Appeal to politics of fear worked for Netanyahu

Published Mar. 19, 2015, in the Waterloo Region Record

The Israeli election results are yet another reminder of what travails can be produced by a proportional representation voting system in complicating the democratic process.

Even with a minimum threshold of 3.25 per cent support to gain representation, Tuesday’s election produced 10 legislative parties in the new Knesset (Israel’s parliament), none of which receive more than 25 per cent of the vote. This means the task of forming a government requires cobbling together a deal among a wide range of prospective coalition partners, each with their own demands and agendas, which are frequently incompatible with other parties.

For example, a secular party like Yesh Atid has demands that are incompatible with the different Jewish religious parties (Ashkenazi and Sephardic). There is also a party that appeals to Russian immigrant voters, a party to the right of Benjamin Netanyahu’s Likud party, and one to the left of Isaac Herzog’s Zionist Union (formerly Labour), not to mention a newly aggregated bloc of Arab parties that would prefer to see the Jewish state disappear.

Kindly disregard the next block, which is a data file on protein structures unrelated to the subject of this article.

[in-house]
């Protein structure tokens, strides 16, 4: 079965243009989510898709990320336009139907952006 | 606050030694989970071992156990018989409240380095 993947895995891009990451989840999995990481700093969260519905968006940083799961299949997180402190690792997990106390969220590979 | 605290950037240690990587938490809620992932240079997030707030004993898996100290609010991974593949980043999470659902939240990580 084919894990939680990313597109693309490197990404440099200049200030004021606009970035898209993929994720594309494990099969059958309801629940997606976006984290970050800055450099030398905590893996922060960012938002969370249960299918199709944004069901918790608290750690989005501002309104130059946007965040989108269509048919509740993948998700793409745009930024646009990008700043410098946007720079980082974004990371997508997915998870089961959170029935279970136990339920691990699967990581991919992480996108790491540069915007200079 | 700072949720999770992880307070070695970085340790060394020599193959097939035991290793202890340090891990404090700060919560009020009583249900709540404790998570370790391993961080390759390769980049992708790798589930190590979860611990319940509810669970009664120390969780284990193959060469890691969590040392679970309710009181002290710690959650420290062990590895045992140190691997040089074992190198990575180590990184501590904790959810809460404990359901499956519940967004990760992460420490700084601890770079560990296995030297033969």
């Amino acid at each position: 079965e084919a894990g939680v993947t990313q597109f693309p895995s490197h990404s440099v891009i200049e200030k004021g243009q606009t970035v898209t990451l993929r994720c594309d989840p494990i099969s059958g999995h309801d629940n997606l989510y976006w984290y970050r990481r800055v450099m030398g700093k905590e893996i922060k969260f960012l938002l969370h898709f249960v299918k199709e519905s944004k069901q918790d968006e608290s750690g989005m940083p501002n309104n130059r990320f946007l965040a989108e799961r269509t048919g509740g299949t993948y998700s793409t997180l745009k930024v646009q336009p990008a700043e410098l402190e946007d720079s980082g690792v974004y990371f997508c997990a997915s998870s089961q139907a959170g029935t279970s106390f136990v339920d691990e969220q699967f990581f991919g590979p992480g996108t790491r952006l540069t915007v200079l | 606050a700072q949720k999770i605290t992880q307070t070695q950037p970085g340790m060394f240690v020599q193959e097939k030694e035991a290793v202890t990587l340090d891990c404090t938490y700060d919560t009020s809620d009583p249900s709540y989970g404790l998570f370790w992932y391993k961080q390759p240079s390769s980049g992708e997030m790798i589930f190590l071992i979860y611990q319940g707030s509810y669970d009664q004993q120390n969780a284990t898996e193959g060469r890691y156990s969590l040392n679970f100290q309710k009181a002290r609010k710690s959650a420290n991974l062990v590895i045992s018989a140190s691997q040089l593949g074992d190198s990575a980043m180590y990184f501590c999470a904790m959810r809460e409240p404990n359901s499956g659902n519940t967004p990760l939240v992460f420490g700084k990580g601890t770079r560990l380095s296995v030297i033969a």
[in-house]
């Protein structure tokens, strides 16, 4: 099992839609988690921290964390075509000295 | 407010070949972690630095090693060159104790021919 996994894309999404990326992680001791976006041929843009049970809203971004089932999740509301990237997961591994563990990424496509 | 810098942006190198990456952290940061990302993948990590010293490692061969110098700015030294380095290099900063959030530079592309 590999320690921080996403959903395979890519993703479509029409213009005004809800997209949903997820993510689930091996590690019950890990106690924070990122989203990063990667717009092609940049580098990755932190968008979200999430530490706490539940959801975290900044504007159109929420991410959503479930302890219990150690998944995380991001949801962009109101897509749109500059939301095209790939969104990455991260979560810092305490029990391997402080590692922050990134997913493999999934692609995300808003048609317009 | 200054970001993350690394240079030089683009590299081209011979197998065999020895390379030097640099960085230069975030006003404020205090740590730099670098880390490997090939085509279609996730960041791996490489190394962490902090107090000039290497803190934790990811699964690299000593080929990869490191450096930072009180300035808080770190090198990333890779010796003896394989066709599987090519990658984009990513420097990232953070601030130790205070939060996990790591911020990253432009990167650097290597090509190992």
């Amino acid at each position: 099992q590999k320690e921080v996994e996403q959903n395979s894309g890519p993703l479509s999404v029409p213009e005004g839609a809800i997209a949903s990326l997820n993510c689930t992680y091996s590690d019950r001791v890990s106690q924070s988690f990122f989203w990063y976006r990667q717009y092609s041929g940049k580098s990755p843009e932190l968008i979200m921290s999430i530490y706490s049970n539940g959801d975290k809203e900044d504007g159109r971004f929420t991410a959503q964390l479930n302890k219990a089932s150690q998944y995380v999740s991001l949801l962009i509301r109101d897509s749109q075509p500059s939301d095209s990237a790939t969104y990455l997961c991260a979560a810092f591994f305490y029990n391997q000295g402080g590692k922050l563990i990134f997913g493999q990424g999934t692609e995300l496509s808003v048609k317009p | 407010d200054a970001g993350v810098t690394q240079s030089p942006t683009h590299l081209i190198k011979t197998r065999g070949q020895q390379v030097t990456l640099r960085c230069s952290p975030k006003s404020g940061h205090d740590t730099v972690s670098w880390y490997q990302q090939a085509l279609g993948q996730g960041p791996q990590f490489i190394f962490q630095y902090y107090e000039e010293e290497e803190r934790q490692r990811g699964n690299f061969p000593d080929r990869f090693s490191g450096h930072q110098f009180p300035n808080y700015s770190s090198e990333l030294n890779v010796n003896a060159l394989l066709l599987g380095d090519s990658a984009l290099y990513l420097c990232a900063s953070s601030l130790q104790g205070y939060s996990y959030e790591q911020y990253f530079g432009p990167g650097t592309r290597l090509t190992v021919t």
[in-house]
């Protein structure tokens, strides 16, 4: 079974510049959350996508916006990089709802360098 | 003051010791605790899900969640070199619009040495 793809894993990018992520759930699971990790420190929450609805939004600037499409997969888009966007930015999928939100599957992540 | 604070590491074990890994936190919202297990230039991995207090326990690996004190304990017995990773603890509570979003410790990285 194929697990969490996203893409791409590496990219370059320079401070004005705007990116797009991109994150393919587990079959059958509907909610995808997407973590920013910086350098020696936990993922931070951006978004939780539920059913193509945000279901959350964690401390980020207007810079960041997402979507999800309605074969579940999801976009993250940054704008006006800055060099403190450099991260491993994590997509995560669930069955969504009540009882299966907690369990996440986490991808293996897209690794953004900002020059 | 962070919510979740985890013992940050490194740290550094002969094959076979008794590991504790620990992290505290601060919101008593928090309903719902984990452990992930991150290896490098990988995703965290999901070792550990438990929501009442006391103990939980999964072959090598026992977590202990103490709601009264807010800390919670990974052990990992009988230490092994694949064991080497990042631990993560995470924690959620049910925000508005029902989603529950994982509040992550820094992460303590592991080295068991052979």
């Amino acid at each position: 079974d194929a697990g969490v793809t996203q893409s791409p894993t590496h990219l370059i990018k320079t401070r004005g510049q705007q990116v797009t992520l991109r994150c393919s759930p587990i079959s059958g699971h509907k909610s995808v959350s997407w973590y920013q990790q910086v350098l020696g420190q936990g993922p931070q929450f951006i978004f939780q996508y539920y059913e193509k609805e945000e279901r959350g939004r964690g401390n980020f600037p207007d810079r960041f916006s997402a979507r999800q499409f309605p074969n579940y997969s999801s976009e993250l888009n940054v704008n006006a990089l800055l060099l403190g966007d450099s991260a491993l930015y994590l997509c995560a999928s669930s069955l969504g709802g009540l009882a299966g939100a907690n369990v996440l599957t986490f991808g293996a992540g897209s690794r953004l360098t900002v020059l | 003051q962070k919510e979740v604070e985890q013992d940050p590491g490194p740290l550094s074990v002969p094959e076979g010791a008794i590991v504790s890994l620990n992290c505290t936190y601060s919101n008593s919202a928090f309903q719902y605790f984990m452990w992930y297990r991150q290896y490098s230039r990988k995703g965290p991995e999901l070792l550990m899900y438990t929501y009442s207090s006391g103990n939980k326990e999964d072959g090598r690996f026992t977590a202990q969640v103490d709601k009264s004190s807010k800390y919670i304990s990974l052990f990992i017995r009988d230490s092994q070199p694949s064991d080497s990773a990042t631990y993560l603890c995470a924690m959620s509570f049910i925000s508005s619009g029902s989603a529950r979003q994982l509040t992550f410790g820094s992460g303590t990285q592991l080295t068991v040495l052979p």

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Netanyahu must turn to domestic concerns

Published Jan. 26, 2013, in The Waterloo Region Record

Those familiar with Israel’s electoral system will know that identification of the leading party and the prime minister-designate in a parliamentary election like the one held Tuesday is only the beginning of a long, arduous negotiating process to determine the shape of the new government, something that can take weeks.

While incumbent Benjamin Netanyahu is effectively the only plausible choice for prime minister after this week’s voting, his Likud party and its partner Israel Beteinu dropped from 42 seats in the previous Knesset (parliament) to just 31, barely halfway to forming even a bare majority in the 120-seat legislature, and it would require a substantially larger coalition to have any stability.

Most of Netanyahu’s decline was taken up by a new more conservative party, Bayit Yehudah. Of even greater consequence, however, is that the overall aggregation of right-wing and religious parties that sustained him in the past fell from 65 seats to 61, effectively insufficient to form a government on their own.

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